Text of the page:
The generational split was manageable, but now there is a new schism over the group’s structures – and specifically how much power Lansman holds. This became public because, of all things, he scheduled a meeting of the steering committee at short notice. Those present on 28 October voted 6-3 to cancel another meeting, this time of Momentum’s national committee, at which Lansman’s opponents had hoped to remove some of his power.

Two days later, a group called Labour Party Marxists issued a statement asking: “How could we ever again gripe about the bowdlerising of Labour party conference democracy if we acquiesce to the travesty that Jon Lansman and his cohorts are attempting to finagle us into?” Matt Wrack of the Fire Brigades Union sent an email to the rest of the steering committee describing the situation as “a major crisis”.

For Lansman’s allies, what is at stake is the future and purpose of Momentum. They believe that their opponents want not to transform the Labour Party but to leave it  and use Momentum to found a new party to Labour’s left. It is telling that the biggest beneficiary of the revolt against Lansman has been the Alliance for Workers’ Liberty (AWL), a small Trotskyist organisation. One AWL member, Jill Mountford, sits on Momentum’s steering committee.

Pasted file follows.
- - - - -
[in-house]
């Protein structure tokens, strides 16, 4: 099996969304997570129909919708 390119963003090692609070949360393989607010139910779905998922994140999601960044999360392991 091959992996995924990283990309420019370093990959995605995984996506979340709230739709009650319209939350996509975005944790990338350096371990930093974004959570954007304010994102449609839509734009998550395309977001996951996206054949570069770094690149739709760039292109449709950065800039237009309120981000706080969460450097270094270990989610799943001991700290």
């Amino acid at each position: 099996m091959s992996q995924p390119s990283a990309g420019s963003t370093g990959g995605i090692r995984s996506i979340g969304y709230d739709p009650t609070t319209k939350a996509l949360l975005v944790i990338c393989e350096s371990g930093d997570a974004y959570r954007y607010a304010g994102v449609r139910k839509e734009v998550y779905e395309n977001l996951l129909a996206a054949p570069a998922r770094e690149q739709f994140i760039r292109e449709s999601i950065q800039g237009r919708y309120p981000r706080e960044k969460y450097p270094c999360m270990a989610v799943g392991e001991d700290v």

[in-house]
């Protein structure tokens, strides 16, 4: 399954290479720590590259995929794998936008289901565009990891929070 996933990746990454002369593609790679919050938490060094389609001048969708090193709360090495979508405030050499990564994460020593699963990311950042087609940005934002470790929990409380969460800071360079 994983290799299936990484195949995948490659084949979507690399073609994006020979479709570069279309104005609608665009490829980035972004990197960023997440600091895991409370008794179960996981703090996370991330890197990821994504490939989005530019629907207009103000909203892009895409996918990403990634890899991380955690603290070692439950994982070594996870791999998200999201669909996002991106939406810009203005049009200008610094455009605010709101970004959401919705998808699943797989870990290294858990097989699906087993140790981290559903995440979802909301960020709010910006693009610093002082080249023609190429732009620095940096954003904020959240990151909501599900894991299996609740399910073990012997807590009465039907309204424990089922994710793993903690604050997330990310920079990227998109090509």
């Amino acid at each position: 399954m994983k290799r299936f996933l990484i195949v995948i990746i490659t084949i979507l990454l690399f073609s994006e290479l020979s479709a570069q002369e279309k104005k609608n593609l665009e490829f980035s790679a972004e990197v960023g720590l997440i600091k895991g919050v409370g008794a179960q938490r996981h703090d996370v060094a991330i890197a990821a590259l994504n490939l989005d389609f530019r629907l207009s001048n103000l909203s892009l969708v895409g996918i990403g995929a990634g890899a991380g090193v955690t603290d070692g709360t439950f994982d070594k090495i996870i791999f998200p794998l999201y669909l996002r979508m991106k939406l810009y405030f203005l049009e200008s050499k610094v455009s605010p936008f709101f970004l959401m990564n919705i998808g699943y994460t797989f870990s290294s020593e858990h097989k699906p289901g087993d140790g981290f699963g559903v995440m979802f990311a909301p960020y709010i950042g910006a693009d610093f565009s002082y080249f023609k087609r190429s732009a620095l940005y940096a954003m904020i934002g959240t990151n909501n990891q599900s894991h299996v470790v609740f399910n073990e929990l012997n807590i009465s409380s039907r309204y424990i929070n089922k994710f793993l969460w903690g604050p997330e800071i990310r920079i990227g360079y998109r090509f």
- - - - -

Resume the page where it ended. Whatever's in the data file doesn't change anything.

The issue that preoccupies Lansman’s allies – the group’s relationship with the Labour Party – also motivates his opponents. They are divided between those who deem him too sympathetic to Labour and those who view him as a would-be Bonaparte, desperate to control Momentum as his own  creation. This faction notes that he is in sole control of the valuable contact data collected during Corbyn’s leadership campaign.

Lansman’s reaction to the crisis has been to take a bold gamble. He has long believed in delegate-based structures (not least because whoever controls the delegates controls the outcome). But he has now come round to the idea of online votes by the grass roots on important issues. Under new proposals, Momentum’s 20,000 members will decide its structures and its fate.

Michael Chessum, another steering committee member, has attacked this plan on Facebook, arguing that it would deprive Momentum’s conference in February of power and turn it into merely “a live-streamed national gathering”, with the group’s “structures decided by e-ballot”.

Who will win? It’s hard to call. Lansman’s strategy is risky because Momentum’s members could yet vote to adopt a delegate system, making a gift of the organisation to his internal critics and ultimately, perhaps, to the AWL.

Before this crisis, Schneider and others were talking confidently about Momentum’s expansion, with plans to train community organisers and test new campaign methods. Yet it seems that before moving forward, the group must first decide what it is – and what it wants.

George Eaton is away

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This article appears in the 01 Nov 2016 issue of the New Statesman, The closing of the liberal mind